2
$\begingroup$

I've been following studies such as Kempf & Osthoff (2007) and Statman & Glushkov (2009) in building a methodology measuring ESG portfolio performance centred around the Carhart 4-Factor Model. I've been using factors from the Kenneth French database and regressing in Microsoft Excel to get my coefficients and p-values.

My understanding of the intercept term in the Model is that it is representative of the alpha, or excess return of the portfolio. However, when running these regressions on returns and factor data over a 5 year period, my alpha is statistically significant, but is miniscule, at -.40%, when the true return in excess of R(f) is much greater. As such, my primary question is how to interpret this alpha, and what is the reasoning behind its significant difference from the true return in excess of R(f)?

Find both above referenced studies below:

https://onlinelibrary.wiley.com/doi/epdf/10.1111/j.1468-036X.2007.00402.x?saml_referrer

https://www.tandfonline.com/doi/pdf/10.2469/faj.v65.n4.5?needAccess=true

Edit: As I am running the regression on daily returns and factor datapoints, is the intercept indicative of daily alpha, in which case I should annualise returns for the yearly periods under investigation?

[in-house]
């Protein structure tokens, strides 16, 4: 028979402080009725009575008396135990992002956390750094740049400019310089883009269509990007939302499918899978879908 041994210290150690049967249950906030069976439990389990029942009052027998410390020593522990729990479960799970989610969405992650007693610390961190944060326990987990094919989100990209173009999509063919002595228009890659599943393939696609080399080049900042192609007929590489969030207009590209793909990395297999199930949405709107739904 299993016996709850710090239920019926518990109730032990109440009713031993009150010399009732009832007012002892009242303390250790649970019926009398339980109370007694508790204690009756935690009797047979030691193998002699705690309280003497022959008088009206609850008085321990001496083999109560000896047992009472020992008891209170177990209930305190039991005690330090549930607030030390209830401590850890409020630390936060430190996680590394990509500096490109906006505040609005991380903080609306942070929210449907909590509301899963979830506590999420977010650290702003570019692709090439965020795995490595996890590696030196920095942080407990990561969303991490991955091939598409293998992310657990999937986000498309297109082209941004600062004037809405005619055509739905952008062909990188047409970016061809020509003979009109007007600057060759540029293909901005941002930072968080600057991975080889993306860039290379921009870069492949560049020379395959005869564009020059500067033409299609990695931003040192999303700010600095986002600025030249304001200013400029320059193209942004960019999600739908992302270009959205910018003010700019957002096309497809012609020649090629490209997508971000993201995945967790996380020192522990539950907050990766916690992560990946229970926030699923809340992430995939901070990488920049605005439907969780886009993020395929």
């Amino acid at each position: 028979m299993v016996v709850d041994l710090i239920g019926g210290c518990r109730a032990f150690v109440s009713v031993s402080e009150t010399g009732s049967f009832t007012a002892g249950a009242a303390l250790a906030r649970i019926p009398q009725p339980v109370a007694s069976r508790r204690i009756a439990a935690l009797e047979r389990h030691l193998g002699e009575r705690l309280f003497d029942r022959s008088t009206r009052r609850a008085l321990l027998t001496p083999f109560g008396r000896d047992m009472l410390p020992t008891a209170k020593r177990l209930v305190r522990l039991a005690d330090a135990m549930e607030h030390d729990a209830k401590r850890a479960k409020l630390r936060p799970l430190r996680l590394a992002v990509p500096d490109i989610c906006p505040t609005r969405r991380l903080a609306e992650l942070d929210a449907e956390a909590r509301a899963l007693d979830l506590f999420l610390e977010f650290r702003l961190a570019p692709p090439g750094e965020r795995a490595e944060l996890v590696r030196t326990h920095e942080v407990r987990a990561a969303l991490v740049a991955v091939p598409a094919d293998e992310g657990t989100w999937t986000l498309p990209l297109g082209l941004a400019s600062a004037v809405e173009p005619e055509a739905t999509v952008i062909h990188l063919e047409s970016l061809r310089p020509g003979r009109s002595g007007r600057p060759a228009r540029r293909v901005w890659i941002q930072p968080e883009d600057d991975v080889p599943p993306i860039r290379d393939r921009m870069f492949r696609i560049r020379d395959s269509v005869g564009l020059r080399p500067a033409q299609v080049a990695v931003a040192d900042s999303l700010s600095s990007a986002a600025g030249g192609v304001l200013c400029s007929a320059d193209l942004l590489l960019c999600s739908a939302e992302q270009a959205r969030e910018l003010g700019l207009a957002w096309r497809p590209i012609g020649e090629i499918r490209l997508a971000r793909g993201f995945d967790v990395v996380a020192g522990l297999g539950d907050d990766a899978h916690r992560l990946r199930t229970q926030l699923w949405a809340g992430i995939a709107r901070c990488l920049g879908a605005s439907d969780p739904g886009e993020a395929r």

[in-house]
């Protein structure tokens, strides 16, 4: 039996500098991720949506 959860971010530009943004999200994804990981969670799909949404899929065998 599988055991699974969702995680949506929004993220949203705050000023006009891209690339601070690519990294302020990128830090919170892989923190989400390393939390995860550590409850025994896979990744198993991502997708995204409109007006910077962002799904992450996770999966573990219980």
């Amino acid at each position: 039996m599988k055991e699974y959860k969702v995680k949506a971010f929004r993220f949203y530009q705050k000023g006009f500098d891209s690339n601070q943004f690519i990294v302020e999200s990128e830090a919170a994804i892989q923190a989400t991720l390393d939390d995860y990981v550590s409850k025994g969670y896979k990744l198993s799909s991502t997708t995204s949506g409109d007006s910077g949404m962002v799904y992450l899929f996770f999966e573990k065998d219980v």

$\endgroup$
1
  • 4
    $\begingroup$ There's nothing wrong working with daily data, but you have to keep track of units. Something you may find is that betas are quite different if estimated at the weekly or monthly frequency due to small but meaningful correlation for less liquid securities between daily returns and lagged daily market or other factor returns. $\endgroup$ Jun 23 at 16:50
3
$\begingroup$

The idea behind any of these factor models (whether it be the CAPM, Fama-French 3 Factor Model, Carhart 4 Factor Model etc...) is that expected returns are linear in covariance with variables of hedging concern to investors. The economic idea is that there are macroeconomic risks investors do not wish to hold, and to entice investors to hold these risks, investors are compensated in the form of higher expected returns. Covariance with variables of hedging concern is risk that obtains a positive market price. The more covariance, the more risk, and the higher the expected return. (How this theory meshes with reality is of course highly nuanced and debatable.)

Anyway, in a time-series regression of excess returns on other returns series (i.e. tradable factors), the intercept term (i.e. the alpha estimate), is the difference between the average return of the portfolio and what can be explained by covariance with some set of factors. A negative alpha implies that the mean return is lower than what would be expected given factor model.

$\endgroup$

Your Answer

By clicking “Post Your Answer”, you agree to our terms of service, privacy policy and cookie policy

Not the answer you're looking for? Browse other questions tagged or ask your own question.